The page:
A note to the reader
The following post generalized a problem/solution that I see in my board. It’s not a problem everywhere. It is not universal, but it is common. I’m not pointing fingers; there is no subtext here. I don’t want anyone to be upset, so I’m just letting you know that I’m not talking about you specifically. If you feel like I am, then please consider what I’m saying carefully, because I’m hoping this is valuable reading for you.
New tech in our board
We’re rolling out Office 365 to all staff and students in September. I’m not part of the planning team, so I don’t know what that rollout will look like. I’m thinking back to past “initiatives” (I kind of hate that word), some of which I’ve bumbled up myself, and I feel we need several approaches to learning about this (and any!) new technology.
We’ve done it to ourselves. We’ve developed a culture among our teachers (and students, to a lesser degree) of expecting learning to be “delivered”. It’s happened over many, many years of generic, one-size-fits-all, drive-by-PD in all areas of our profession. We have been passive recipients of knowledge and skills, and there is an expectation that “learning” continues this way. After all, we’re adults, right? The presenter said stuff, and the participants now have the skills!
Except that it doesn’t work like that, and everyone knows it. Two problems here:
- Learners have dramatically different entry points; presentations don’t allow for that
- Learners need to do work to learn; presentations don’t encourage that
Okay, maybe your presentations deal with problems 1 and/or 2 above, and you’re doing something better than “delivering” to your participants. I’m not talking about your presentations specifically. No need to get huffy. :)
Technology learning culture
In learning about technology, most teachers I know expect “training” in how to use a device/app/web service. They want someone to show them how it works, what it can do. In my experience, that’s the easy part to show, and the least useful part to show. The developers probably included a document (help file or tutorial) that explains all of that. No one reads these things, of course, but they’re perfectly legitimate and often just as effective.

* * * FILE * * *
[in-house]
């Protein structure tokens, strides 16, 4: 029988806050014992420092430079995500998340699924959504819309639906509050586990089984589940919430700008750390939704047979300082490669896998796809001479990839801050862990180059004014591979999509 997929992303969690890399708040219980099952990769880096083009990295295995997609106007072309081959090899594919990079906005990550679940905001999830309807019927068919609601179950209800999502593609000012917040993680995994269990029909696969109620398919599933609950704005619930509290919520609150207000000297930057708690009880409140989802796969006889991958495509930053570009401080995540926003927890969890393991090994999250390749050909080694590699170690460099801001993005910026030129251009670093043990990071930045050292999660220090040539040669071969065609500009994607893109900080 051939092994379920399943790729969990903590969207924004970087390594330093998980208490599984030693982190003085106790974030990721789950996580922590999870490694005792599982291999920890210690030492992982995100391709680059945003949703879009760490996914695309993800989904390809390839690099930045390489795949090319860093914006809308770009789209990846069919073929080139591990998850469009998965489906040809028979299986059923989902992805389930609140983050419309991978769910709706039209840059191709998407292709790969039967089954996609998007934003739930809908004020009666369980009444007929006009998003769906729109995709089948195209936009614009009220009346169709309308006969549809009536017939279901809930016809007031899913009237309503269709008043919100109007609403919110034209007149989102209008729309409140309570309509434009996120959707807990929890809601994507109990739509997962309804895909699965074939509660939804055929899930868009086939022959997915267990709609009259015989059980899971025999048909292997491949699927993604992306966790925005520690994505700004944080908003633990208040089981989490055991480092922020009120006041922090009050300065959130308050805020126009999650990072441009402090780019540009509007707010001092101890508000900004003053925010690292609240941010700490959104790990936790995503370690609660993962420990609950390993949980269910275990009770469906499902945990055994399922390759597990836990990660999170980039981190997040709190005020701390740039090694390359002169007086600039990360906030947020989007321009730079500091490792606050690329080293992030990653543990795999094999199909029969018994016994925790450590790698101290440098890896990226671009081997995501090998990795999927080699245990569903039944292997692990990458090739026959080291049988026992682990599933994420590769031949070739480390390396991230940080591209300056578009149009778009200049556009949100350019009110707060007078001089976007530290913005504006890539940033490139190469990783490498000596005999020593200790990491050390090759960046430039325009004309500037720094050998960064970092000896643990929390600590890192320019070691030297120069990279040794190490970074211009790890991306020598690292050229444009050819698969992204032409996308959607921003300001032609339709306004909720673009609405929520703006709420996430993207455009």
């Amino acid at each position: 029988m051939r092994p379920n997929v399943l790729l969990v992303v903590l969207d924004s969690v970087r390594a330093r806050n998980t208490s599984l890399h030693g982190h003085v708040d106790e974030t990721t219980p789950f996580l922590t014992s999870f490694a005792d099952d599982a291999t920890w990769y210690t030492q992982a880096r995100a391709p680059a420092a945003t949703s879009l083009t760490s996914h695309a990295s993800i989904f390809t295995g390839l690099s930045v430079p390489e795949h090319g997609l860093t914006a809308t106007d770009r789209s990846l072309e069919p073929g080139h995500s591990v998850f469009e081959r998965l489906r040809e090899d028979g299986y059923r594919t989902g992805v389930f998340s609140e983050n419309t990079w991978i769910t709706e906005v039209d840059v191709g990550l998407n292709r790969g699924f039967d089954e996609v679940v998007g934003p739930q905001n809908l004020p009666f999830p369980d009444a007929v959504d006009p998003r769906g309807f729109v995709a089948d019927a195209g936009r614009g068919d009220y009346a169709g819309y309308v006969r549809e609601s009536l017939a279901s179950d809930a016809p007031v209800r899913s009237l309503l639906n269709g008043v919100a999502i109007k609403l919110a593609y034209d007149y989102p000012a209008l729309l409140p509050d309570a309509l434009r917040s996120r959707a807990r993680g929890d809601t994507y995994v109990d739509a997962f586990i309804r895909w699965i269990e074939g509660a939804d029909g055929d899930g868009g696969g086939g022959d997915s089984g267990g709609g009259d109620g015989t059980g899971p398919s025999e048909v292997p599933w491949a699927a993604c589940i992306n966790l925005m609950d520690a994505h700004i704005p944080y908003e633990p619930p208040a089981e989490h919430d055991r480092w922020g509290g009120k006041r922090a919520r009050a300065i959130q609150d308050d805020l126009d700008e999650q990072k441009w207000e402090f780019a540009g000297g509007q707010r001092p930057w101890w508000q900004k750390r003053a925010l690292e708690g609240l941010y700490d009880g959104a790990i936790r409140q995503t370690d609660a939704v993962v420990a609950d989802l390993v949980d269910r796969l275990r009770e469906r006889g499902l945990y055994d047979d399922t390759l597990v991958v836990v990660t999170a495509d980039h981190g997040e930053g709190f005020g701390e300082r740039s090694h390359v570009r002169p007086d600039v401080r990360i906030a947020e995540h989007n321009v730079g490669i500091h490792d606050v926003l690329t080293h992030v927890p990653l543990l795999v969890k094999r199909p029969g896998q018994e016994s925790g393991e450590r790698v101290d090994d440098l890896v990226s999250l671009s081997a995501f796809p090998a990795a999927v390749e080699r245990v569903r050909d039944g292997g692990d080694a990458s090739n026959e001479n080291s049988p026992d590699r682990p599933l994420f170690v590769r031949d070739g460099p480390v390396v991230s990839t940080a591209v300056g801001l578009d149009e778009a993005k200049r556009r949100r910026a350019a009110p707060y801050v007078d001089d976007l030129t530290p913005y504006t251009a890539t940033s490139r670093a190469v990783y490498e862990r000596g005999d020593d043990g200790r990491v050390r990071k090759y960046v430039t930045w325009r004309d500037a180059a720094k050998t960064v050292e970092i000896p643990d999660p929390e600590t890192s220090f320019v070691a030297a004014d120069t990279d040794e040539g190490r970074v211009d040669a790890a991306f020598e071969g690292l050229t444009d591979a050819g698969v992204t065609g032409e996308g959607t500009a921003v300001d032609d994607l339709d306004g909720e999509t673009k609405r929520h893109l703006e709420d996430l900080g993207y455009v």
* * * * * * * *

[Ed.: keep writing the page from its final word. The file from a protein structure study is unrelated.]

No, the hard part is learning how to use a technology well and for a purpose. Instead of expecting to be trained in the technical details of a tool, I want teachers to expect to learn to use that tool in the context of pedagogy. Better still, I want teachers to consider what their students need for learning, then work together to figure out how to use different tools to help meet those needs.
Learners will need different levels and types of support depending on a variety of factors (preference, experience, available time, opportunities to implement on the job). Maybe someone will benefit from a tutorial to follow. Another person might appreciate some videos explaining procedures. Lots of people want (and expect) an expert at the elbow, but that’s really expensive and kind of impractical; it can only happen sometimes.
I’m a fan of learning through a project. For example, if I think it’ll be valuable to learn to use a blogging platform, maybe I should try a 7-day blogging challenge. Or perhaps I can learn to use my new tablet by deciding to record and edit video clips for my students. If I have a clear purpose, I’ve given myself a route to follow, and I’m likely to learn things I didn’t know in advance that I would learn.
One other helpful approach is developing or joining a support group. Find other people who are interested in learning the same things, and talk about it. Help each other. Invest in other peoples’ learning and they will reciprocate as well.
Valuing different approaches
There is still the issue of “accountability” and “qualification” and so on. How do we ensure that teachers are learning what they need to? How do we “know” that someone has developed skill with a technology?
We currently don’t value all of the approaches equally. In fact, many people won’t value or even recognize learning that isn’t a structured “course” or “workshop”. Who takes a course in learning to use YouTube? Isn’t it easier/faster/more efficient/more effective to just ask for help or try it out independently?
School boards usually don’t properly value learning that isn’t schooling, and they overvalue accountability. Both contribute to a lack of trust in teachers’ professionalism, which neither encourages nor empowers us. They poo-poo learner choice, favouring homogeneity of delivery over actual learning.
Freedom with support and expectation
I think it’s best to encourage learning (not training!), provide supports for those who want them, and the freedom to choose our own paths.
Take a step back and look objectively: tightly controlled “professional development” clearly hasn’t been working, and it’s been tried for decades. Time to try something else, and to give it a fair shake. It takes long-term commitment to change a culture, so we’d better get started.